Local Healthcare Providers Work To Combat Vaccination Hesitation

CHARLOTTE, NC – Local healthcare providers are making a push to encourage vaccination and quell fears about the process; especially in minority communities that have a long history of distrust in the medical industry.

“We are now armed with a weapon we had not had up until this point,” said Dr. Chris Branner with Atrium Health.

Branner is awaiting his second round of the COVID vaccine.

“I’m often asked how do I feel when I’ve gotten the vaccine and I say that I have a sense of euphoria,” said Branner.

He says the vaccine is like an extra layer of PPE for him and his coworkers.

“I want to go to church again. I want to go to a movie theater again. I want to go to sporting arenas again. I want to see my family over Christmas again. And the vaccine is a powerful tool that we have,” said Branner.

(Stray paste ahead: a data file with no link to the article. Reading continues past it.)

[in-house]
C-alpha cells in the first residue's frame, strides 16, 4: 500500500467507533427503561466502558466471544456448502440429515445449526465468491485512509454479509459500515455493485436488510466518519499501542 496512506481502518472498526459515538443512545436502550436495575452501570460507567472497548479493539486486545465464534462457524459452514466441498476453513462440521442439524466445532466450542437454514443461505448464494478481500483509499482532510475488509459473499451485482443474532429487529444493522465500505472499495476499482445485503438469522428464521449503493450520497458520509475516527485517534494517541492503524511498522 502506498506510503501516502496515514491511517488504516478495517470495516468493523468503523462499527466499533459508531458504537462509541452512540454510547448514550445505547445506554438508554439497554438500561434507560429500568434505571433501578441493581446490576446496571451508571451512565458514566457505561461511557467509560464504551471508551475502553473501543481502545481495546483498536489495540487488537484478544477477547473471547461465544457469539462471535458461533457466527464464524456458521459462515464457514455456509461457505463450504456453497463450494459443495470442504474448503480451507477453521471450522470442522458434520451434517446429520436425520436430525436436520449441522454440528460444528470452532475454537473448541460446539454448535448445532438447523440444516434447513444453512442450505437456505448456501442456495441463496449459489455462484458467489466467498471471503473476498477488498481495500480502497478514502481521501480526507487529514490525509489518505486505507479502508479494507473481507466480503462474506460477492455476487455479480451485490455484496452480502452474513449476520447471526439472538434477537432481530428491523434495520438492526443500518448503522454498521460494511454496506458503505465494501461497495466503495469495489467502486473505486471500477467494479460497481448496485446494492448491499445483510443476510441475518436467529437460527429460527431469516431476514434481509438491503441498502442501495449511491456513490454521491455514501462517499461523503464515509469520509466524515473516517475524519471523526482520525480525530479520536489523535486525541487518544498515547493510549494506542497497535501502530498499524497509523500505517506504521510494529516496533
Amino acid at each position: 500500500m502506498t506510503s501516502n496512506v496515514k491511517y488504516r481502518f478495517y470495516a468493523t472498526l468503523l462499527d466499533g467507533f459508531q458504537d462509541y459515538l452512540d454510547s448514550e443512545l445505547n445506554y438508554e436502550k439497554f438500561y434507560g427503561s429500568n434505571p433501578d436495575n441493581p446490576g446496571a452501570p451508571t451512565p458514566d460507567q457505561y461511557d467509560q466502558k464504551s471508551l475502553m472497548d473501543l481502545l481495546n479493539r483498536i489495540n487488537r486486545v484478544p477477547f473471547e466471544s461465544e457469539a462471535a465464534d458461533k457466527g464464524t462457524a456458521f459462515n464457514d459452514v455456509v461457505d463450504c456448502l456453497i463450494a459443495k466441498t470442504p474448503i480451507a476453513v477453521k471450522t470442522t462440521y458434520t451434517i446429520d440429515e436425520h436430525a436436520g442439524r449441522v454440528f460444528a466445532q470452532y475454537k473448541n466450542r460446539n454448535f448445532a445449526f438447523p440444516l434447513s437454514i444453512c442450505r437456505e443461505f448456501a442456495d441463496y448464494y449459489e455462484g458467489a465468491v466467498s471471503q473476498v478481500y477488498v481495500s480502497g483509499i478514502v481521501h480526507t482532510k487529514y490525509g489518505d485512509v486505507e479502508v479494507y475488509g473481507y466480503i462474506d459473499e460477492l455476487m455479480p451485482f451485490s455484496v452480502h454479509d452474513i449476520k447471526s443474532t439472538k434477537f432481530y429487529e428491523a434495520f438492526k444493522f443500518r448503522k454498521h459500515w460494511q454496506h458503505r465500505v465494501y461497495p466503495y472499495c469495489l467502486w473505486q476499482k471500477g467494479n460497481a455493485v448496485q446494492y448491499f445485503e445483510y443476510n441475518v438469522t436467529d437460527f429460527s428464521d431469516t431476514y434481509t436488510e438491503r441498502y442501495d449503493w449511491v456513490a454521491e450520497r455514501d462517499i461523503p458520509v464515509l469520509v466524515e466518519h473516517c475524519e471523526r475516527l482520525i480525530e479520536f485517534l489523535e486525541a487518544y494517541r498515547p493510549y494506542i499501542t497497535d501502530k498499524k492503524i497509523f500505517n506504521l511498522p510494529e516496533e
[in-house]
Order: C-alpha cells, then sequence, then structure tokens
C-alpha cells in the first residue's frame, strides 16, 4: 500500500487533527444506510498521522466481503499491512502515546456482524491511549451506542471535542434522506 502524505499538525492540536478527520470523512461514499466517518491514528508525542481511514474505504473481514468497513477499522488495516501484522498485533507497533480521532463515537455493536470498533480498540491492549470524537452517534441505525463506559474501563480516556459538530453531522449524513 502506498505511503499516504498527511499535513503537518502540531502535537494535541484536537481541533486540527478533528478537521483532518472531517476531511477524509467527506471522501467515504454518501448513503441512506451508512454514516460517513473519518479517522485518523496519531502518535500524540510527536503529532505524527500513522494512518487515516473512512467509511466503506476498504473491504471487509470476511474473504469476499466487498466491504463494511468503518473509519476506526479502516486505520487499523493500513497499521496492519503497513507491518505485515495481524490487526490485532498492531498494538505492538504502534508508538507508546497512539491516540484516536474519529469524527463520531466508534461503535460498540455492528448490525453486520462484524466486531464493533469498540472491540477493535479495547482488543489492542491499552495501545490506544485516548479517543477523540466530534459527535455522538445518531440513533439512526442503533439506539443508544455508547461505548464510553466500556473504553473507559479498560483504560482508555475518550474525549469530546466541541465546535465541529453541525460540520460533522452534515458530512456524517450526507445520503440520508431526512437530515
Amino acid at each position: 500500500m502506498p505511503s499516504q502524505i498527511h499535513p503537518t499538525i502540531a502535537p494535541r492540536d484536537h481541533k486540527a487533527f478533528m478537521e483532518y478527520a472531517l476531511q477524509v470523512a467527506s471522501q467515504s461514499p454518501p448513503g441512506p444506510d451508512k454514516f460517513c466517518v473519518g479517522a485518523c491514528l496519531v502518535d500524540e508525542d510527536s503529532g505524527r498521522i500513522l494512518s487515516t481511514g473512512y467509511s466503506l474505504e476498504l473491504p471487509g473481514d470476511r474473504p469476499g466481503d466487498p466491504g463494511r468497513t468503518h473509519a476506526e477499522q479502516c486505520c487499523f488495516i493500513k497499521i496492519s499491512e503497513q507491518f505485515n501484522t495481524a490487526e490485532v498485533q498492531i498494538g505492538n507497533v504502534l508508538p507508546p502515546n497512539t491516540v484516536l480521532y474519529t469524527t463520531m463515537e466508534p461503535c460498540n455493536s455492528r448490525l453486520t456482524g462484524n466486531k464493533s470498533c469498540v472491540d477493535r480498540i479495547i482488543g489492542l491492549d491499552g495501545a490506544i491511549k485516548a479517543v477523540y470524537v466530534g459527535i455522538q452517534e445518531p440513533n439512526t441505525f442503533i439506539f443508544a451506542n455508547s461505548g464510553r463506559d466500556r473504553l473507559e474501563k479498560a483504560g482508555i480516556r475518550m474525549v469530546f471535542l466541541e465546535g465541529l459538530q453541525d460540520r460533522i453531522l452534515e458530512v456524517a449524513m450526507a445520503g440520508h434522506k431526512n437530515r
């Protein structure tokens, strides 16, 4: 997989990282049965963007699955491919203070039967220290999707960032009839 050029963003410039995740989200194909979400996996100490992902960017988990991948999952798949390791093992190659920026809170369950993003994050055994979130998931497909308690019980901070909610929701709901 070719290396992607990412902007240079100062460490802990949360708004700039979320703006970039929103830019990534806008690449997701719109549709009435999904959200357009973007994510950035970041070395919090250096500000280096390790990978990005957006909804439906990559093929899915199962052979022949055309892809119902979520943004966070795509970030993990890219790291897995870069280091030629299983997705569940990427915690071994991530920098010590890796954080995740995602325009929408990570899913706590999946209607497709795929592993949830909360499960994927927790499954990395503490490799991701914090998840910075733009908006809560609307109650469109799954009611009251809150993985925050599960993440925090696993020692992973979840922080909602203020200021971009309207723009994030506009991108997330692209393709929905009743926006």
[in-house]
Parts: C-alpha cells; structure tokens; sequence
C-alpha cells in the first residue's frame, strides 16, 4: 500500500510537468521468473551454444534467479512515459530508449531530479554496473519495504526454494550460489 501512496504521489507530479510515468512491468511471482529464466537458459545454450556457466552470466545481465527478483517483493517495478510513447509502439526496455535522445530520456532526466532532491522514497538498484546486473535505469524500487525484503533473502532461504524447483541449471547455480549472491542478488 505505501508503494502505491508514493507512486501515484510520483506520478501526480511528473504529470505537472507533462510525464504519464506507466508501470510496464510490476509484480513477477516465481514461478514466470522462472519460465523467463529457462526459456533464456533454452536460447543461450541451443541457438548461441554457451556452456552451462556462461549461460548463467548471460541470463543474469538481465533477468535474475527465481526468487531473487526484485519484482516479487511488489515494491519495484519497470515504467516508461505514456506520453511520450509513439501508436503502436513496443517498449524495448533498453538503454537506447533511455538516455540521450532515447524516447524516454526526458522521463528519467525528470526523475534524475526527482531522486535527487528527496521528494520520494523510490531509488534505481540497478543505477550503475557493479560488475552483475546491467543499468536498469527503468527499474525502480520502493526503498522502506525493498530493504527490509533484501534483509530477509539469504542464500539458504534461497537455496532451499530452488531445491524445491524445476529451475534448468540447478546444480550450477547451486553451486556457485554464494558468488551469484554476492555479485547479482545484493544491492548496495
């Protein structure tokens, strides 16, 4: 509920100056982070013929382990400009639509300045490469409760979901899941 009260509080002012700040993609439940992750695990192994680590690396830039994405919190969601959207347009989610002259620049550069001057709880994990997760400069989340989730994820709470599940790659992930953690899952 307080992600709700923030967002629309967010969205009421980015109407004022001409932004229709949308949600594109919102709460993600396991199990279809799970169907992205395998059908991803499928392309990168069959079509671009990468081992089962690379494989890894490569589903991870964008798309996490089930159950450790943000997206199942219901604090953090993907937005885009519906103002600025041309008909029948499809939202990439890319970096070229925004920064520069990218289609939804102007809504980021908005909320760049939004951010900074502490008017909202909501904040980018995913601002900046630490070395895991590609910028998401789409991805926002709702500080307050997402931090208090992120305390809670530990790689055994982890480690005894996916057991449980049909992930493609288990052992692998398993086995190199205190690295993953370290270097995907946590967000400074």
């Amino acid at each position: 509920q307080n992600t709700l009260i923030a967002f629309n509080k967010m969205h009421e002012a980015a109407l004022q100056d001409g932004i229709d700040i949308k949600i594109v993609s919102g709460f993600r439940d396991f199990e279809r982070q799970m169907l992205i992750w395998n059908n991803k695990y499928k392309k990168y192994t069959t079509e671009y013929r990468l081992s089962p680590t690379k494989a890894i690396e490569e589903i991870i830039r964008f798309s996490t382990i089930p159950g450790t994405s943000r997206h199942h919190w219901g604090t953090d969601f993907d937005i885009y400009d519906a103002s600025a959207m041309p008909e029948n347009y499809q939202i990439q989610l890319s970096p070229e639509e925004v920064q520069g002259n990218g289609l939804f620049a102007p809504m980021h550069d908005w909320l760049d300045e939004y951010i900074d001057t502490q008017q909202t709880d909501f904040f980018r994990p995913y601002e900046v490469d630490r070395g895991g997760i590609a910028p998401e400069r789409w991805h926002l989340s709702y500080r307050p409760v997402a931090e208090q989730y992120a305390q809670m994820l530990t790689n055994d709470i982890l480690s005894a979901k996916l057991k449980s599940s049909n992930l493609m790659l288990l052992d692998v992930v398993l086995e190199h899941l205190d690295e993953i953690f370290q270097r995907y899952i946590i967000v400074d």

But there is hesitation for many across the Charlotte area. Specifically in minority communities.

“We unfortunately have a history in this country of systemic racism as it pertains to the healthcare industry,” said Dr. Augustus Parker III with Novant Health.

Dr. Parker III says most African Americans are familiar with the Tuskegee Syphilis Study. In which, Black men in the trial believed they were getting treatment, but were not. The study from the 1930’s through 1970’s had a devastating impact on trust.

“I think those are major hurdles to overcome,” said Dr. Parker III.

COVID-19 has disproportionately impacted communities of color. Those same communities are struggling with acces to healthy food and quality education.

“When we’re speaking about health equity, it’s a snowball effect because there are so many inequities,” said Yvonne Dixon, the Director of health equity at Novant Health.